A full mouth rehabilitation is a broad term used to describe the process of reconstructing a patient’s entire set of teeth.
It is a combination of restorative and cosmetic dentistry techniques and is used to correct complex oral issues.
A full mouth reconstruction is a highly individualized treatment; hence, no two full mouth restorations are the same.
Benefits of Full Mouth Restoration
The aim of the treatment is generally any one or more of the following:
- Improve aesthetics and functionality.
- Correct any defects in the gum or the underlying bone.
- Create a better jaw alignment.
- Enhance gum health.
- Restore missing teeth with single or full mouth implants.
- Correct any anomalies of the teeth.
Conditions Addressed by Full Mouth Reconstruction
A wide variety of oral problems can be solved by a full mouth reconstruction:
- Severely worn teeth.
- Missing teeth.
- Broken or cracked teeth.
- Teeth grinding.
- Jaw pain and headaches due to bite problems.
Dental Procedures Involved in Full Mouth Rehabilitation
It is a highly customized treatment and the specific procedures needed vary from patient to patient. Multiple treatment options are available to address different kinds of problems.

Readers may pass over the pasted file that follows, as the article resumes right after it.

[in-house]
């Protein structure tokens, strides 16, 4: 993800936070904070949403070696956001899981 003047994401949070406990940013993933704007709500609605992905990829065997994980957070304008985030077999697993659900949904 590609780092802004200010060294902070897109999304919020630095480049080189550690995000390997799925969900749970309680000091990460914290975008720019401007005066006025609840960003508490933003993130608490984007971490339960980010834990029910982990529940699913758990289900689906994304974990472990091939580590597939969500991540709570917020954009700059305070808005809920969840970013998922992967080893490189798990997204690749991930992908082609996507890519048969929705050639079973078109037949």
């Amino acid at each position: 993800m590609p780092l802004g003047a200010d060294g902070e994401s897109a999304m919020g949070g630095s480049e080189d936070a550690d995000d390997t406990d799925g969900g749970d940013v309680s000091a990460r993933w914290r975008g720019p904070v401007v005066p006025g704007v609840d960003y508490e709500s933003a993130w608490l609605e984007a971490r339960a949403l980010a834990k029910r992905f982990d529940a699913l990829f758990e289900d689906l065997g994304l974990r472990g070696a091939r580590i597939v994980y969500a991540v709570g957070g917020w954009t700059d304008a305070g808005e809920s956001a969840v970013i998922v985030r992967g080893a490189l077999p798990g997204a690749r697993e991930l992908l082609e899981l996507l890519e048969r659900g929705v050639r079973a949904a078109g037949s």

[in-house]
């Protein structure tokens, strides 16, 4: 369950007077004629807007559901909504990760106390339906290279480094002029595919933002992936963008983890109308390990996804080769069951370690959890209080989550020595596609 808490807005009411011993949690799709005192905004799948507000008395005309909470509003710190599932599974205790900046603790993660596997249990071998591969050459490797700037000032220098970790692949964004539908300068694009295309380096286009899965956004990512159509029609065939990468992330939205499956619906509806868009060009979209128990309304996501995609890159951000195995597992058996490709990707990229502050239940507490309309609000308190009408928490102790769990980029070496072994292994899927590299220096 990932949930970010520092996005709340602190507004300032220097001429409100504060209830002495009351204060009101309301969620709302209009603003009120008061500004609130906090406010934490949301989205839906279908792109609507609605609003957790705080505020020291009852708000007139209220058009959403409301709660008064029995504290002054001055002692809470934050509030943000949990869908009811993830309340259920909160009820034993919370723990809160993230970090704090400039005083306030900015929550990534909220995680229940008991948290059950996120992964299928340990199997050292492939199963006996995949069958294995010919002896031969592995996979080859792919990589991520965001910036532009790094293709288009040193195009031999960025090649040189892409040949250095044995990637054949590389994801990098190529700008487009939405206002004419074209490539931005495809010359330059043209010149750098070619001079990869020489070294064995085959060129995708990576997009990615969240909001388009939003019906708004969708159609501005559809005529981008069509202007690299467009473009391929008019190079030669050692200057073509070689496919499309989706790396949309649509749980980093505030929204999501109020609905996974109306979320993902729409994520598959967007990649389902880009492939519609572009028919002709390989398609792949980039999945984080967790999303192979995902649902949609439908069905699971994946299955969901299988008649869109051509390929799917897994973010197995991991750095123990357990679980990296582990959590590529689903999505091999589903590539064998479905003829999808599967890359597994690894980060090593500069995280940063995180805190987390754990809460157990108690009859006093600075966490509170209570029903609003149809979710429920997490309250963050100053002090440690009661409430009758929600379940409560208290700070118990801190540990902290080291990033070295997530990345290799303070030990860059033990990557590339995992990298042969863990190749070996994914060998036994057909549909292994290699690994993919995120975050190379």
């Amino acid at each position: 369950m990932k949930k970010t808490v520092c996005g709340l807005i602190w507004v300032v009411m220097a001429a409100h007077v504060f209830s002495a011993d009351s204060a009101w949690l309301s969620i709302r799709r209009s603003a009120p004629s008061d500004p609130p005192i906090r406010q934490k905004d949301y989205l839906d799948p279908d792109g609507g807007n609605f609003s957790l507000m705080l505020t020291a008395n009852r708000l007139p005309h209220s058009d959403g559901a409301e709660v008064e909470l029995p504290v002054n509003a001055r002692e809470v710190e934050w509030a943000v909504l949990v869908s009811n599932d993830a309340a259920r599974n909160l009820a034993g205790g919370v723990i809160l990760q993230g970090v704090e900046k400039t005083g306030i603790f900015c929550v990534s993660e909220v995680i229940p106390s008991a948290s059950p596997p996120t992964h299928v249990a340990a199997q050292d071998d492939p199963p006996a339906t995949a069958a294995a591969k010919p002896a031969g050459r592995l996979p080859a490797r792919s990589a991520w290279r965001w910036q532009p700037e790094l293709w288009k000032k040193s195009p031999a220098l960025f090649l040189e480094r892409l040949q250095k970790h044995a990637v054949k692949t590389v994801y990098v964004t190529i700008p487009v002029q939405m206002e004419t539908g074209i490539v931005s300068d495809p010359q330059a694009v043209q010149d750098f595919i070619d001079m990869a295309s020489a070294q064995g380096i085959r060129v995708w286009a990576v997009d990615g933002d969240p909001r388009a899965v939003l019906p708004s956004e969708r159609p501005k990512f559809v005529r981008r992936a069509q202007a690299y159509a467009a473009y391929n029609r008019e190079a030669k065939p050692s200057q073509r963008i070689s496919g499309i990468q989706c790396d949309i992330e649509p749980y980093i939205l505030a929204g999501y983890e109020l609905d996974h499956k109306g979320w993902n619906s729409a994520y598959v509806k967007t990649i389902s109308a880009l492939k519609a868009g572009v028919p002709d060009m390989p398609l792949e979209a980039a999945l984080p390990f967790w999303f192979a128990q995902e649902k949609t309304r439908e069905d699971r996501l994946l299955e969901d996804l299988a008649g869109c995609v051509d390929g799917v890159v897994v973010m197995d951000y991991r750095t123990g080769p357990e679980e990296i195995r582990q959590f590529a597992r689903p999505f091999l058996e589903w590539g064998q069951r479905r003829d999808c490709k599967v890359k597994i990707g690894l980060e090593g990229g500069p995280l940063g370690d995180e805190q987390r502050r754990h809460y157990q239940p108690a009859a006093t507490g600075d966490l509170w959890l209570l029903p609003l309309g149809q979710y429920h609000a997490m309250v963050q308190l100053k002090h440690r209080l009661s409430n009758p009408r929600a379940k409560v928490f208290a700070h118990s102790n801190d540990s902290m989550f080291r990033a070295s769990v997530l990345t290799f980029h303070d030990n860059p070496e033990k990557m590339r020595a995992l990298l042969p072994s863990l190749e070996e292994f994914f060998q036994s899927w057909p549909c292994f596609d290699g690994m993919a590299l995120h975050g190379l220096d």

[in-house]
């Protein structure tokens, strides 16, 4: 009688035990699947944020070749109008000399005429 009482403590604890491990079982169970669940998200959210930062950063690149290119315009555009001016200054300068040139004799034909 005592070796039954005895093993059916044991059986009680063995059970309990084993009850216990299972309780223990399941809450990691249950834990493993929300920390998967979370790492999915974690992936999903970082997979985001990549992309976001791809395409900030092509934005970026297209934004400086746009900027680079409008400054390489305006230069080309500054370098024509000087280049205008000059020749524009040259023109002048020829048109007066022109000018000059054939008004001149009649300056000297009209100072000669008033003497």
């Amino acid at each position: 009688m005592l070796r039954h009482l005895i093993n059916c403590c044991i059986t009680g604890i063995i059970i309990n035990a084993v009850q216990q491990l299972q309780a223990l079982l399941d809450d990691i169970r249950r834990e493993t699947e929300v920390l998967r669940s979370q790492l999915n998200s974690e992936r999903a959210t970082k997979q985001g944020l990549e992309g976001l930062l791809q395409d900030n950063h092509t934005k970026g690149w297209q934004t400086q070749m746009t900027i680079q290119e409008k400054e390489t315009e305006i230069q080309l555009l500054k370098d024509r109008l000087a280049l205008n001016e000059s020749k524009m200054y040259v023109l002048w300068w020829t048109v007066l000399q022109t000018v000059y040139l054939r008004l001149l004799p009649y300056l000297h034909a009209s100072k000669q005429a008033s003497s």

The treatment is typically done in successive phases and requires multiple appointments. Here are some full mouth reconstruction steps:
- In the case of superficial damage, a simple cavity filling is done.
- In case of gum disease, scaling and root planing is done.
- Porcelain veneers are man-made tooth “shells” which are used to cover chipped or stained teeth. These can be used in the front teeth to fix your smile and appearance.
- In case the damage has extended to the pulp, a root canal treatment is required. The dentist removes the pulp and infection and fills the canal with a suitable material. A crown is then placed on top of the tooth which has been treated. This is essential to provide support to the weakened tooth structure.
- Crowns are tooth-shaped caps which are put on top of your teeth and then cemented into place.
- If the damage is extensive, the infected teeth will be extracted.
- Dental bridges can be used to replace missing teeth. The adjacent teeth are trimmed, and connecting crowns are placed on them. Bridges cover the gaps created by missing teeth.
- Dentures are another option to fill the gap of one missing tooth or several teeth. These can broadly be classified into three types: conventional, immediate or implant-supported dentures.
- In case of missing teeth, single or multiple dental implants are used. An implant is a screw-like object made of titanium which is drilled into the jawbone. The implant is topped with a crown or dentures. The number of implants depends on the number of missing teeth and their positions.
Various systems of multiple implants are available. These are All-on-4, All-on-6, and All-on-8 implants.
- In case you do not have enough jawbone left for implant surgery, a bone graft is done. These bone substitutes can be biological (natural) or synthetic.
- Corrective jaw surgery is performed to fix major skeletal and dental irregularities, including the misalignment of jaws and teeth. This surgery can improve chewing, speaking and breathing.